Janet's Reviews > The Golden Compass

The Golden Compass by Philip Pullman
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Oct 07, 07

Recommended for: children over 12, imaginative adults
Read in September, 2007

What an amazing book! I first head about Philip Pullman in a review of the Narnia books several years ago. The writer compared the "His Dark Materials" trilogy favorably to C.S. Lewis's works. In contrast to Lewis' Christian ideology, Pullman's fictional world was said to be feminist, sex-positive, and deeply concerned with navigating the dangers and blessings of "experience" -- in other words, celebrating a child's passage into awareness and adulthood.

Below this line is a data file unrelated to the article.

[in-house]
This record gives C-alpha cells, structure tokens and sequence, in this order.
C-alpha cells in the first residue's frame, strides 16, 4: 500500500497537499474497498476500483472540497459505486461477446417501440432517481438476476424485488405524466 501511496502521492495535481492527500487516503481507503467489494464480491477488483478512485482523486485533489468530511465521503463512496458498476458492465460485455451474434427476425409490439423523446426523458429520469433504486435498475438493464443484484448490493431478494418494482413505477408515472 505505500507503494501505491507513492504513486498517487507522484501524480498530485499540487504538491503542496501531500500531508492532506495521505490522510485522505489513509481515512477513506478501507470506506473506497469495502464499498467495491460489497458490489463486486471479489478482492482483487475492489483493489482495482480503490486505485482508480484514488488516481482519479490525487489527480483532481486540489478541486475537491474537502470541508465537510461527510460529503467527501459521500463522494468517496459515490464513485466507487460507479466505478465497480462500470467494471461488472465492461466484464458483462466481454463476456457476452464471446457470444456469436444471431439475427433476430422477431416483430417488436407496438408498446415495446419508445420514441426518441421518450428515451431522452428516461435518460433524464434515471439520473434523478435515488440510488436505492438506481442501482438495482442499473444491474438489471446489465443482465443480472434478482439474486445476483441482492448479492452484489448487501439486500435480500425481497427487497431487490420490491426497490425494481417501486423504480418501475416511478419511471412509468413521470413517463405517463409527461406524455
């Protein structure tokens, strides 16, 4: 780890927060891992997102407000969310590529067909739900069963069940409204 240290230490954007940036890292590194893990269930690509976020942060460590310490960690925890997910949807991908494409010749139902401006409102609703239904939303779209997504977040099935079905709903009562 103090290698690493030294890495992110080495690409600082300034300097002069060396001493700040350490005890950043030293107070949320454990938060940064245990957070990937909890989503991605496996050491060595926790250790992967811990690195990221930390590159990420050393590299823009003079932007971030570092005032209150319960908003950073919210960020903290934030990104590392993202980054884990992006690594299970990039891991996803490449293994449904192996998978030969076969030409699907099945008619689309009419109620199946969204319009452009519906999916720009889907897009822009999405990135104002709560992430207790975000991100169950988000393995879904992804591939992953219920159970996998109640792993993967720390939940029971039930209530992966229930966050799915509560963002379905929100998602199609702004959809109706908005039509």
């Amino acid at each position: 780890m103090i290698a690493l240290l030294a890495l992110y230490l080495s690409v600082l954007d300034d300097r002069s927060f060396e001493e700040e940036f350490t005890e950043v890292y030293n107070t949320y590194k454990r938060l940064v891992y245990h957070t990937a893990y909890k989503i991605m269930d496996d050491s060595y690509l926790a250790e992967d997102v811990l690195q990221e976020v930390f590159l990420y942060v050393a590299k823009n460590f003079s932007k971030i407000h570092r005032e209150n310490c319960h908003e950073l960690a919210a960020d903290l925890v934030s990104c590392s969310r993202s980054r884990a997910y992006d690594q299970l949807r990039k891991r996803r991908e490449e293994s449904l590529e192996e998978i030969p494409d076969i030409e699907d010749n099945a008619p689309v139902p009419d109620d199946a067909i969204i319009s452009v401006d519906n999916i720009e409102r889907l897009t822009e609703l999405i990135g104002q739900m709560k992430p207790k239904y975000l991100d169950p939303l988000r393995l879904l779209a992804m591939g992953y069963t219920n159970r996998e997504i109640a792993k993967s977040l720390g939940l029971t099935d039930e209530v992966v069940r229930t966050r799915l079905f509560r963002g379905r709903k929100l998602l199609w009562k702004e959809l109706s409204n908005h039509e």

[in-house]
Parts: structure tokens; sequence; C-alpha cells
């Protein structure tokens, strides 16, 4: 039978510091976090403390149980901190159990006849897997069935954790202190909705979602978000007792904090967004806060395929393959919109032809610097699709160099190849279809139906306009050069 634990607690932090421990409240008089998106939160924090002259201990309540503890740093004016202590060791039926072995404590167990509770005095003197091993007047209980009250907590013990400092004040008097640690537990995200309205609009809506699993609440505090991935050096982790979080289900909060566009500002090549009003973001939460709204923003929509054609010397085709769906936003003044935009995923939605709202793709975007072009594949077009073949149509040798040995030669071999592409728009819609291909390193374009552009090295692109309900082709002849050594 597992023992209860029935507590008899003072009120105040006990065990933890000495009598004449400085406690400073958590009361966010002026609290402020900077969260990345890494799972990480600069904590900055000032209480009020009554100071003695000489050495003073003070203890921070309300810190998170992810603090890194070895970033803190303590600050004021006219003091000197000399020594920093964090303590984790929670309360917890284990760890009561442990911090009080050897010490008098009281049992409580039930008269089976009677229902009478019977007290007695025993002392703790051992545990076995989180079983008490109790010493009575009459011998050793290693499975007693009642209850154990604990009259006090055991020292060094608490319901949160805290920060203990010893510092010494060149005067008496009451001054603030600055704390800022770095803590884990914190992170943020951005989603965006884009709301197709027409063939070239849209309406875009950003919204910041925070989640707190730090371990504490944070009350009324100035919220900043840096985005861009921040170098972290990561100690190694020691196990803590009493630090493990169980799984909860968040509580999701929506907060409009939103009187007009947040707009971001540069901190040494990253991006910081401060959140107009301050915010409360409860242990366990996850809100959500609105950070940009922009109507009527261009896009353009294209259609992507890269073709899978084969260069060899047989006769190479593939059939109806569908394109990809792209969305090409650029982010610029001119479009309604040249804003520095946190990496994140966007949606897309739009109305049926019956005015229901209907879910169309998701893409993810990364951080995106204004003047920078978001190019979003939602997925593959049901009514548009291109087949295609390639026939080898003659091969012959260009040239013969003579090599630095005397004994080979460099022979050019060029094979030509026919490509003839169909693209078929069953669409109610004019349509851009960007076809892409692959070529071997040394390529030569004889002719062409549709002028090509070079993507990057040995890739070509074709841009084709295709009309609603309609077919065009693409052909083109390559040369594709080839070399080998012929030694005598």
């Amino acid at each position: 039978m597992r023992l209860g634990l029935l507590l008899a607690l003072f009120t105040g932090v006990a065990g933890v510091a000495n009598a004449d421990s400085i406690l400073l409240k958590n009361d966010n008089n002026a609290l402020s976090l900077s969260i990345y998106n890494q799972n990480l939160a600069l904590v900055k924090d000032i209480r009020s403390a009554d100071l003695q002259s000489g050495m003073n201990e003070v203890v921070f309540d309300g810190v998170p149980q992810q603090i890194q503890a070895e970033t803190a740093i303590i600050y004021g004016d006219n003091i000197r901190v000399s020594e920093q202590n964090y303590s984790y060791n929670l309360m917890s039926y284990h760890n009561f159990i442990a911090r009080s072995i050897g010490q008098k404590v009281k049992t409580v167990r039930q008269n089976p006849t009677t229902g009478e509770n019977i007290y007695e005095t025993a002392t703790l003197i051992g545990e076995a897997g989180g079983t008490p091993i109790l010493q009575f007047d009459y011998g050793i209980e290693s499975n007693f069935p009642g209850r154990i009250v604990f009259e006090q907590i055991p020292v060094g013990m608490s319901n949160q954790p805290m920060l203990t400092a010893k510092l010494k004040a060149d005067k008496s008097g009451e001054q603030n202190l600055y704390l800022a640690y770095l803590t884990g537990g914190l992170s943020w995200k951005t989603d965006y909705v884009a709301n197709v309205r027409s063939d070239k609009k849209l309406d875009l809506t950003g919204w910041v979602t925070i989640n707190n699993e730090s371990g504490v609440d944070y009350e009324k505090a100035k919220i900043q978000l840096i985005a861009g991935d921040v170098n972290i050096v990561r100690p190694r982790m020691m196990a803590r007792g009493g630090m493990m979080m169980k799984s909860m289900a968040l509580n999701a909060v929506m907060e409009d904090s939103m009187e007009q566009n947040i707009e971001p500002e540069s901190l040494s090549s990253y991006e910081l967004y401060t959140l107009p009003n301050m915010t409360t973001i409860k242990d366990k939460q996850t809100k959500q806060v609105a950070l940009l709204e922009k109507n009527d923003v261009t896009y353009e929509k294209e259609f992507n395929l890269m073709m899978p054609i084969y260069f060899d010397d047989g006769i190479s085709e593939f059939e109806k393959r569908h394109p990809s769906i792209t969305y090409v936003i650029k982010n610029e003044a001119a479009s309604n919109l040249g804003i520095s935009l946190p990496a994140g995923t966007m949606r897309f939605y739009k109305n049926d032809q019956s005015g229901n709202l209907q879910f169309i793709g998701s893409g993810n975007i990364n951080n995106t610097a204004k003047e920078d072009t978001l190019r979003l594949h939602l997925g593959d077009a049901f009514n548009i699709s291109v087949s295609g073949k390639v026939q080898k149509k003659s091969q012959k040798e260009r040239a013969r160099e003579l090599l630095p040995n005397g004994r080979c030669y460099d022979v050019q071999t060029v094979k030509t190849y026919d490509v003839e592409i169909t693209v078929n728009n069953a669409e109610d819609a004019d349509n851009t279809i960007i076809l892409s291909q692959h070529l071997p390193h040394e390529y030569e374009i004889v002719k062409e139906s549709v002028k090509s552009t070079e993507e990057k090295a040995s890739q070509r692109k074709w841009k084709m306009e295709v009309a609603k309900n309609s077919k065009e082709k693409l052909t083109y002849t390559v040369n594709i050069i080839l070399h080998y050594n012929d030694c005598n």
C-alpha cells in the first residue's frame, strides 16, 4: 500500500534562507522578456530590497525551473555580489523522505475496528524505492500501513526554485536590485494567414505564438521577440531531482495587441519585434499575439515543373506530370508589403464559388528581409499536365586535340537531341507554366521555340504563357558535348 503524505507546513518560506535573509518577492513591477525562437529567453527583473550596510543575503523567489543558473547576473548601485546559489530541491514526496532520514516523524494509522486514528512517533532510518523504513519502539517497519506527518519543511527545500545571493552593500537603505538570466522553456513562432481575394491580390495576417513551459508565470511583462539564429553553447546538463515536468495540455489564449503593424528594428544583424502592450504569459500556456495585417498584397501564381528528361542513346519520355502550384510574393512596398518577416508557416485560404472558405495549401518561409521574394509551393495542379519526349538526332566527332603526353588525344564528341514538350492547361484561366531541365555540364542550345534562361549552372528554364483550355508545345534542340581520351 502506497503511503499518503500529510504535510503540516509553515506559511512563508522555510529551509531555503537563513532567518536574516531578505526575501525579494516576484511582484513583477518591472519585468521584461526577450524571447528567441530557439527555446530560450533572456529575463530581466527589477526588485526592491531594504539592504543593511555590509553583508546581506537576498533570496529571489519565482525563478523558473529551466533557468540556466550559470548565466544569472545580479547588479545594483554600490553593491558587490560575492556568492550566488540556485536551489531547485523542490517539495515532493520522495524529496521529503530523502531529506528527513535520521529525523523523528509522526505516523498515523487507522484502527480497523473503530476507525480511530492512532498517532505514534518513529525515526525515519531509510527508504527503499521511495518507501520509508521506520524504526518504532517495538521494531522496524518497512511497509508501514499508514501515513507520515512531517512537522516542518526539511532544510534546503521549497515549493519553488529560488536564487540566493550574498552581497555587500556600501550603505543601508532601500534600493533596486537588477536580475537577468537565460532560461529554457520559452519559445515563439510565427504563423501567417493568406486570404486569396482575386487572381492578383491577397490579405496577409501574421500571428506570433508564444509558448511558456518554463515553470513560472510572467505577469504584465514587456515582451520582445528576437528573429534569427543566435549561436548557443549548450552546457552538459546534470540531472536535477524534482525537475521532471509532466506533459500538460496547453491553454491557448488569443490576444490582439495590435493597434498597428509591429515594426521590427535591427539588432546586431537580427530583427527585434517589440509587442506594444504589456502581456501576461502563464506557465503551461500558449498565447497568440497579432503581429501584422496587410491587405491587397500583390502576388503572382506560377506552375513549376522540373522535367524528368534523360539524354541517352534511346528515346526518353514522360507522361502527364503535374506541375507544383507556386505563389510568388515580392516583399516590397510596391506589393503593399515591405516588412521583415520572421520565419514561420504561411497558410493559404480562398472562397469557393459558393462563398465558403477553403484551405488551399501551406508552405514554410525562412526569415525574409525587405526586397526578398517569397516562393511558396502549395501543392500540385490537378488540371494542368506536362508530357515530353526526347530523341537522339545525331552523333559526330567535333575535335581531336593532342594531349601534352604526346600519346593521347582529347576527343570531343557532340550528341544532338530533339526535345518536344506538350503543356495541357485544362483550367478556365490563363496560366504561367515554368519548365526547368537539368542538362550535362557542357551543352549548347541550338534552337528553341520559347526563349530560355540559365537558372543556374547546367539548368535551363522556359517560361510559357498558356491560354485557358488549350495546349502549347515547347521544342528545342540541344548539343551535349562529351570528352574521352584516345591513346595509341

Because of the review I actually gave these books to several friends as gifts before I started to to read them myself. I'm sorry I waited so long. The Golden Compass is a beautiful, magical story with original and vivid fantasy elements. But what makes it so powerful is the way it formulates real-world concerns about religion and theocracy and deeper questions about the nature of knowledge and its relation to the human soul. The novel ends with fascinating and open-ended questions about original sin -- whether it exists, and if so, whether the concept is actually a misinterpretation of natural and desirable condition. It's an amazing set of questions to stumble across in a children's book.

I'm looking forward to the film adaptation this Christmas, and I'm now reading the second novel in the series, The Subtle Knife. Highly recommended!
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sandy a great book... i look forward to the follow up books and the movie! thanks janet!!


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